Masterchef S03 ep2 : Rene Redzepi, Restaurant NORMA, [Copenhagen]
Interview with Rene Redzepi
Noma is best known for its fanatical approach to foraging but there is much more to this ground-breaking restaurant than the mere picking of Mother Nature's pocket. It's the entire package, from its ingredient ingenuity to flawless execution, that makes it a beacon of excellence and which leads to an emotive, intense, liberating way of eating, unlike any other. Many have copied chef Rene Redzepi's approach, most have failed. For the best in class, Noma really is the number one place to go.
First of all I am a child of two different cultures, my mother is Danish , my father is Macedonian, my
mother is Christian my father is Muslim. When I grew up, 5 – 6 months of the year all through my
childhood I was there. You live in a small village, life is different. When you were supposed to have
chicken, you bought a chicken that had just had its head chopped off. You wanted eggs, you collected
the eggs. If you wanted butter, you had to wait for the aunt to milk the cow – I was watching it .
Ever since I started I have always known that this was the field, the trade I would always be in, but
what really made it for me was that on the second day of school where we were asked to choose a
recipe and then we had to cook it, and we would be judged on appearance and taste. This was the first
time, in my short young life that I had to ask myself "what is that I really like?", why did I choose this
particular recipe how should I dress it, why, why, why? There were all these whys and that is the
beginning of it, and now I am 32 [years old] almost so 17 years has passed.
For me food is something that is alive, and it changes all the time. It is always new and you cook
something and it gets eaten and then you just have to cook it again and that happens say 70 times or
how many dishes people eat a day! It is an always challenging never ending story.
I have never had that revealing experience where I see what I am doing as art. I really haven’t. Since
my first experience about this small competition, ever since then I have felt this connection to this
trade, to cooking food and to being in touch with nature and talking to my producers and living in the
seasons and waking up in the morning and feeling how today is 2 degrees warmer. Perhaps tomorrow
we will have the first sea urchin come in or the first wild plant the first wild garlic . It has been one long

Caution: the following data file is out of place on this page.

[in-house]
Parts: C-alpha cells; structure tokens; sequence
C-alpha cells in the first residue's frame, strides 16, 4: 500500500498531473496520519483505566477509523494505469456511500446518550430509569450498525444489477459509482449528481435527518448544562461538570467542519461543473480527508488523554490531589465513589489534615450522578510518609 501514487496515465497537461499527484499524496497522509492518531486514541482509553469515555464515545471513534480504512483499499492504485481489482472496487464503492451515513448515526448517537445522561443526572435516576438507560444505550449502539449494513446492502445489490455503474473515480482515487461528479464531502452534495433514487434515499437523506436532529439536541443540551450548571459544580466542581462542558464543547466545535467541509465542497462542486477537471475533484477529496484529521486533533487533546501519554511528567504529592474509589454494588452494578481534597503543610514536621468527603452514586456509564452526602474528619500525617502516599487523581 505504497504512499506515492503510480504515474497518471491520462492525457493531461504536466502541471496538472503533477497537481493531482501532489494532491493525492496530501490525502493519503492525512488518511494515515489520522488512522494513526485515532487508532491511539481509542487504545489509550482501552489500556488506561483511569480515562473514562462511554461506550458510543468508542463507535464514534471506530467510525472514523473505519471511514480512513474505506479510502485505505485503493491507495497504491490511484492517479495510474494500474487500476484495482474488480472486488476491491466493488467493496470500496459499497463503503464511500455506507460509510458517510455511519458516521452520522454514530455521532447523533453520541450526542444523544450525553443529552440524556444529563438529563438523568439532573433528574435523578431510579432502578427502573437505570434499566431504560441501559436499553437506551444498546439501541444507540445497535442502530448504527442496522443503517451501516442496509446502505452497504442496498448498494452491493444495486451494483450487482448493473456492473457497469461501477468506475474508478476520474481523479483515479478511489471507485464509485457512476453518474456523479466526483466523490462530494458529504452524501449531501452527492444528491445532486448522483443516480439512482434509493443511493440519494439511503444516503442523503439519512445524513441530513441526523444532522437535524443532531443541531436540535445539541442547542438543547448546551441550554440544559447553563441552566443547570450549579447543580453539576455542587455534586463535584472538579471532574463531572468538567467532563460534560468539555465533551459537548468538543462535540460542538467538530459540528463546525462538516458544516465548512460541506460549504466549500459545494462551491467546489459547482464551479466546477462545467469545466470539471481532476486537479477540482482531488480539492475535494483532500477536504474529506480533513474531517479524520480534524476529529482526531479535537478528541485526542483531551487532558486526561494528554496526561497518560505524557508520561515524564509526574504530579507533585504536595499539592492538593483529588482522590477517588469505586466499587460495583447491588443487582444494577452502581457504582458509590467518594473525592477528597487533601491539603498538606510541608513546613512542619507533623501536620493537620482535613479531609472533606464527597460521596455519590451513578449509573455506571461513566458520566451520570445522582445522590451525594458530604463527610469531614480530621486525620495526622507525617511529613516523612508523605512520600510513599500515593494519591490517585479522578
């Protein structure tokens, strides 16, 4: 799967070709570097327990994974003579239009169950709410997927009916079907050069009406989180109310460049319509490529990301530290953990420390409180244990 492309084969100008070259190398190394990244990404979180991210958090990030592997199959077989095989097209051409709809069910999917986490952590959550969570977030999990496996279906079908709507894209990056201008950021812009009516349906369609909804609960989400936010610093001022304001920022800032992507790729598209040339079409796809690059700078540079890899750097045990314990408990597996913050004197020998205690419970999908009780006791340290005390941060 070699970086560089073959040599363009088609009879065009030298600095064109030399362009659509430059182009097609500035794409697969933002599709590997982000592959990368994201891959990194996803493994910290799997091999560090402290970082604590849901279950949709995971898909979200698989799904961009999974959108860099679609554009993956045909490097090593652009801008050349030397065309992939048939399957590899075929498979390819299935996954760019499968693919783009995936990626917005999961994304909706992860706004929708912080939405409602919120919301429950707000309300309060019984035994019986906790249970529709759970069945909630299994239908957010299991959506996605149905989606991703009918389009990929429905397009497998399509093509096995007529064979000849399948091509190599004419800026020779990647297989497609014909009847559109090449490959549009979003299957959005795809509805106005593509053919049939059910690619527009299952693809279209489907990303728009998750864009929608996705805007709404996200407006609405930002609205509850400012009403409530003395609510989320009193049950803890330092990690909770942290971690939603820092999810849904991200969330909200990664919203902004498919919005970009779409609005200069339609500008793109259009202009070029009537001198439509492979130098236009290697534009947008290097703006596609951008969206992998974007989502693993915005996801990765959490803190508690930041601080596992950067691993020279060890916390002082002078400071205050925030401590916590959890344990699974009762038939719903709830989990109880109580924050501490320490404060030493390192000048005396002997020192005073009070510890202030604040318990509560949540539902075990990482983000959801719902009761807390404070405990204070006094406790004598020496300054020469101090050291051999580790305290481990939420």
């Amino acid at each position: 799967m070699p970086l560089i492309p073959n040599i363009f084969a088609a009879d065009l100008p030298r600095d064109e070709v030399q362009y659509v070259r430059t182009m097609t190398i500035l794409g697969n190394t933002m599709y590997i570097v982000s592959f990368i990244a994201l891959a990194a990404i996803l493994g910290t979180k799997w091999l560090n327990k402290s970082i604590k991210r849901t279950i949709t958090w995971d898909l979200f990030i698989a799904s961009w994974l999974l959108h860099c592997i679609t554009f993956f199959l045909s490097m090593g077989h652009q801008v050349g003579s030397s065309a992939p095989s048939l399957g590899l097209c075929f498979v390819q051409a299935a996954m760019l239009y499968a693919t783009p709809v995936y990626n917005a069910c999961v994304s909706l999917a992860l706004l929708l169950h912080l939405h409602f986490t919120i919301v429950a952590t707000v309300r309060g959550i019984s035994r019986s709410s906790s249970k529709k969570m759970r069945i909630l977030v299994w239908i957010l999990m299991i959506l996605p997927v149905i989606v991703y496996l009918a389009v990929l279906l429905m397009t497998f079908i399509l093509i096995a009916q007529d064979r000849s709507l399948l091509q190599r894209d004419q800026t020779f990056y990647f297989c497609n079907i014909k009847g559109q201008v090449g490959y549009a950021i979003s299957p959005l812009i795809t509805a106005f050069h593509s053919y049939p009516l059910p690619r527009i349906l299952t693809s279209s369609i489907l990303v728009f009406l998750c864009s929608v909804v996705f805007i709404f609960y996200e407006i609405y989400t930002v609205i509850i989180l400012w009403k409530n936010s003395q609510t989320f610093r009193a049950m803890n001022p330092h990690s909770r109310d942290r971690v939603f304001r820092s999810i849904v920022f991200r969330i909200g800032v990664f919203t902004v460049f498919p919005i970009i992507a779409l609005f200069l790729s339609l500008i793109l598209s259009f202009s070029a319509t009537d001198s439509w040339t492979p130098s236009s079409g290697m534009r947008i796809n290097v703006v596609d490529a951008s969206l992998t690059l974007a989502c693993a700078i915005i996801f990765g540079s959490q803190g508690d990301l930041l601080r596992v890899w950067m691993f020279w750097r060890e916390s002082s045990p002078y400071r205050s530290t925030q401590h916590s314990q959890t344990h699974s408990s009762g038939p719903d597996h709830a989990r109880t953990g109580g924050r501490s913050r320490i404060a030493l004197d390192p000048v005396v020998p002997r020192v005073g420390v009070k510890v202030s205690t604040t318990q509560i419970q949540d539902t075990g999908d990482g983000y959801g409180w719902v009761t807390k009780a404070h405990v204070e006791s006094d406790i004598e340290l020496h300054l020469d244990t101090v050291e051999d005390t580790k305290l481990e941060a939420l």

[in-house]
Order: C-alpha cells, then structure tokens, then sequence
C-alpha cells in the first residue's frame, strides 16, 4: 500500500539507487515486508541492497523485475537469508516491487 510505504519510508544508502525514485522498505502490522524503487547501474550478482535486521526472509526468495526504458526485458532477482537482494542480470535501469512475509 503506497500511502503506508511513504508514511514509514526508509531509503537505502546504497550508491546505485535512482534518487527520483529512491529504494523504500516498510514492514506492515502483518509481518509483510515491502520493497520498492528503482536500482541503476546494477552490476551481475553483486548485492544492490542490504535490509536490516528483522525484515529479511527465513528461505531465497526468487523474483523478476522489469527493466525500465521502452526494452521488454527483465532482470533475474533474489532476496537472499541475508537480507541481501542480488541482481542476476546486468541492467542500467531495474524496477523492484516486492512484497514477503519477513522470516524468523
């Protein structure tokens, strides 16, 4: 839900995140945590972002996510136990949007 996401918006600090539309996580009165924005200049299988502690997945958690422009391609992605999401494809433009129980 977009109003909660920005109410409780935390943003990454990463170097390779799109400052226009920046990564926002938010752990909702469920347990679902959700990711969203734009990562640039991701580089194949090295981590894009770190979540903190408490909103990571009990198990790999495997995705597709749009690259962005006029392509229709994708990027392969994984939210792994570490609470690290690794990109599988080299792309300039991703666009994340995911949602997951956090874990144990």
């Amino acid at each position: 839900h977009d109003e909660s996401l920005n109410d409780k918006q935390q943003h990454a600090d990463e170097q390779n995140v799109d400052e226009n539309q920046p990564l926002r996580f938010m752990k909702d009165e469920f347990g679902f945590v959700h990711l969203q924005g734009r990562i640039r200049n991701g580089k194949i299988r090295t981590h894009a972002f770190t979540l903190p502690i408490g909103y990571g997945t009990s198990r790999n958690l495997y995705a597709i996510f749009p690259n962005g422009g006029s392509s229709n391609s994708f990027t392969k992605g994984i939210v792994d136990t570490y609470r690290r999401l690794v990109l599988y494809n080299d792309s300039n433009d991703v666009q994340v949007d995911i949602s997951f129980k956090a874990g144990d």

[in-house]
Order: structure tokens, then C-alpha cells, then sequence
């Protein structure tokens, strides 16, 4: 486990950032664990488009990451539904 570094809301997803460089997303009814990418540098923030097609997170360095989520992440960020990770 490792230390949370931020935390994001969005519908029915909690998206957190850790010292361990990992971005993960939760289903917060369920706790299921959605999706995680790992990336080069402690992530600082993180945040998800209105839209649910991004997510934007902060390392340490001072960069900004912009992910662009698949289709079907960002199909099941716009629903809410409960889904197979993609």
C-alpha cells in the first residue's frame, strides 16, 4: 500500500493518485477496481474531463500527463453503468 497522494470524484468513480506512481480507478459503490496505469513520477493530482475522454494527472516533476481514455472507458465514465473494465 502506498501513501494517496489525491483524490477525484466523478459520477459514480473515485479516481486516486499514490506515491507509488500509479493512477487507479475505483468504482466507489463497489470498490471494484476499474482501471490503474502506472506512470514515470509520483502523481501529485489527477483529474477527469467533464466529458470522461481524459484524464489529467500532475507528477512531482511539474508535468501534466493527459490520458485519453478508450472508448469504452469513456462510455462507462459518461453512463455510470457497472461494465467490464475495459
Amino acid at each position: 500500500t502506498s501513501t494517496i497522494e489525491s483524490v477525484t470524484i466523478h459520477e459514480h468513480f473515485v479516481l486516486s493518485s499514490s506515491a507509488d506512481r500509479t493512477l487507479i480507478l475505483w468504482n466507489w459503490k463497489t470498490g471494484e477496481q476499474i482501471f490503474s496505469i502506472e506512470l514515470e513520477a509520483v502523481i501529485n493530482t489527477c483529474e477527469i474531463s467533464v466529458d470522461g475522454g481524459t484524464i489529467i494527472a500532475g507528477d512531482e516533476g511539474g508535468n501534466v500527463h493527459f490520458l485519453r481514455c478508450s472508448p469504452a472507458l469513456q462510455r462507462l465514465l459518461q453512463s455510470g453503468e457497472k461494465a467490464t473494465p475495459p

journey that is still not finished you know.
Because I have this completely different background, I am not completely Danish. It is much easier for
people from the outside to come in and see some qualities that local people don’t see because they
are restricted by their own ideas and their own way of thinking. Just by that I have an advantage and
then there are my travels. I have travelled throughout the world and have worked at some of the great
places, and with me, I took from those places, a sense of freedom.
The tradition we have of cuisine in Denmark doesn’t match with the cuisine we do today because the
traditional cuisine was very heavy, cooked for hours, involved humungous amounts of fat, butter
cream…. Back I mean 100 years, 200 years, 1000 years ago, people were hunter-gatherers. They lived
to survive. You had to have a rich diet in order to survive these extreme cold winters. Winters as such,
don’t exist anymore. This past January we had an average of 8degrees in Copenhagen, so cuisine also
changes. Today for me, when I look at the cuisine that we do, I try to think of what it is .. I first of all
look at the nature, I see a vast big region where there are only 25 million people living in this region so
the starting point of our cuisine is how do you transform this purity this neutrality onto a plate?
It seems in many ways we have gone back to square one. The world has been open this last 20 years
and you have just taken from here and from there and from everywhere and something got lost in
between. Now people are searching back and trying to define themselves again. And for me
personally, to setting up some boundaries is what made this cuisine you know because I told myself ;
“to here and no further!” I will use these products when there is nothing. When the product range is
the smallest and most boring, I still have to use it. I just have to think myself out of it. And this is what
we have been doing for 5 ½ years and I would say especially in the last year and a half, we have found
a format where I think that something new is coming out and we found a way of working that no
longer feels like holding you but something that sets you free in a way.
On one hand you want to serve long menus and people should eat for hours but on the other hand